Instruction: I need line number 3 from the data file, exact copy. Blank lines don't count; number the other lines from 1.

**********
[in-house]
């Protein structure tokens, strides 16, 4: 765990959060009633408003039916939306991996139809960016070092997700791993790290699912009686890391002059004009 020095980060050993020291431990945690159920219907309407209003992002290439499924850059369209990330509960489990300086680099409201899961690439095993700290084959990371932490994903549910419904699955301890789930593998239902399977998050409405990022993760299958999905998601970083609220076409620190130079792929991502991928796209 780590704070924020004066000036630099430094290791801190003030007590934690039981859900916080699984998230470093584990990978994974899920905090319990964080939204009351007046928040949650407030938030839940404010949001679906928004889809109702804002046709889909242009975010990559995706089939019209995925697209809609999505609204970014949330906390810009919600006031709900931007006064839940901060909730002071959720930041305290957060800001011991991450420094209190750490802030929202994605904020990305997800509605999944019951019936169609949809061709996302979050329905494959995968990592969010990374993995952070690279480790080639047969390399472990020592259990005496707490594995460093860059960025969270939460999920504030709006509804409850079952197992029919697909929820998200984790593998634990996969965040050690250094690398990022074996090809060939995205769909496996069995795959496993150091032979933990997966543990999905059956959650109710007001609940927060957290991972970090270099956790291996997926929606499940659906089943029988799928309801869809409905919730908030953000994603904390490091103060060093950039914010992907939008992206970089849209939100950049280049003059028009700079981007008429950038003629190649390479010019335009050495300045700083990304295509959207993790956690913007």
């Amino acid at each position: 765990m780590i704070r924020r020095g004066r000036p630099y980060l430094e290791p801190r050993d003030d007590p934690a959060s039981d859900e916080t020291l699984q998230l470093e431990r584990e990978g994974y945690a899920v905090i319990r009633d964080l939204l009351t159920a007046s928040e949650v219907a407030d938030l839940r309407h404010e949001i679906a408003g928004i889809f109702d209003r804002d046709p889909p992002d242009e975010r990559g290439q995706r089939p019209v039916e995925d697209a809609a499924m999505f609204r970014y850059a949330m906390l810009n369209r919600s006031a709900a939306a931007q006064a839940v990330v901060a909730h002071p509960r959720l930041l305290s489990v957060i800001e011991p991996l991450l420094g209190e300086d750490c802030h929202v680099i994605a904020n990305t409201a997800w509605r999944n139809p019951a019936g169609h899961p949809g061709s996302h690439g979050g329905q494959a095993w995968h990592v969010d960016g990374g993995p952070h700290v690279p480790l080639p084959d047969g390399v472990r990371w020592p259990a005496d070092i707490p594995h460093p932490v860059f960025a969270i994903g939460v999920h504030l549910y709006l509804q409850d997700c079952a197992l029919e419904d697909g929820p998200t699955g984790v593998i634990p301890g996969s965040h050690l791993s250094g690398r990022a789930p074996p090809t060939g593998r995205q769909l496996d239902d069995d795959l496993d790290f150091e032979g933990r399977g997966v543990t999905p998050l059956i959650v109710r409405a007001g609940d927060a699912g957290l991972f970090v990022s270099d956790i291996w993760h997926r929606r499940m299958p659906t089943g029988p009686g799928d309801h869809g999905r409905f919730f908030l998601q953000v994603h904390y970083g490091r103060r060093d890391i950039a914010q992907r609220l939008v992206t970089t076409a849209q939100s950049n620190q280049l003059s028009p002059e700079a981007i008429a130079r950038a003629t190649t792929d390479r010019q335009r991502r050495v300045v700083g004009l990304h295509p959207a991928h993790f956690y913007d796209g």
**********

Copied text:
């Amino acid at each position: 765990m780590i704070r924020r020095g004066r000036p630099y980060l430094e290791p801190r050993d003030d007590p934690a959060s039981d859900e916080t020291l699984q998230l470093e431990r584990e990978g994974y945690a899920v905090i319990r009633d964080l939204l009351t159920a007046s928040e949650v219907a407030d938030l839940r309407h404010e949001i679906a408003g928004i889809f109702d209003r804002d046709p889909p992002d242009e975010r990559g290439q995706r089939p019209v039916e995925d697209a809609a499924m999505f609204r970014y850059a949330m906390l810009n369209r919600s006031a709900a939306a931007q006064a839940v990330v901060a909730h002071p509960r959720l930041l305290s489990v957060i800001e011991p991996l991450l420094g209190e300086d750490c802030h929202v680099i994605a904020n990305t409201a997800w509605r999944n139809p019951a019936g169609h899961p949809g061709s996302h690439g979050g329905q494959a095993w995968h990592v969010d960016g990374g993995p952070h700290v690279p480790l080639p084959d047969g390399v472990r990371w020592p259990a005496d070092i707490p594995h460093p932490v860059f960025a969270i994903g939460v999920h504030l549910y709006l509804q409850d997700c079952a197992l029919e419904d697909g929820p998200t699955g984790v593998i634990p301890g996969s965040h050690l791993s250094g690398r990022a789930p074996p090809t060939g593998r995205q769909l496996d239902d069995d795959l496993d790290f150091e032979g933990r399977g997966v543990t999905p998050l059956i959650v109710r409405a007001g609940d927060a699912g957290l991972f970090v990022s270099d956790i291996w993760h997926r929606r499940m299958p659906t089943g029988p009686g799928d309801h869809g999905r409905f919730f908030l998601q953000v994603h904390y970083g490091r103060r060093d890391i950039a914010q992907r609220l939008v992206t970089t076409a849209q939100s950049n620190q280049l003059s028009p002059e700079a981007i008429a130079r950038a003629t190649t792929d390479r010019q335009r991502r050495v300045v700083g004009l990304h295509p959207a991928h993790f956690y913007d796209g």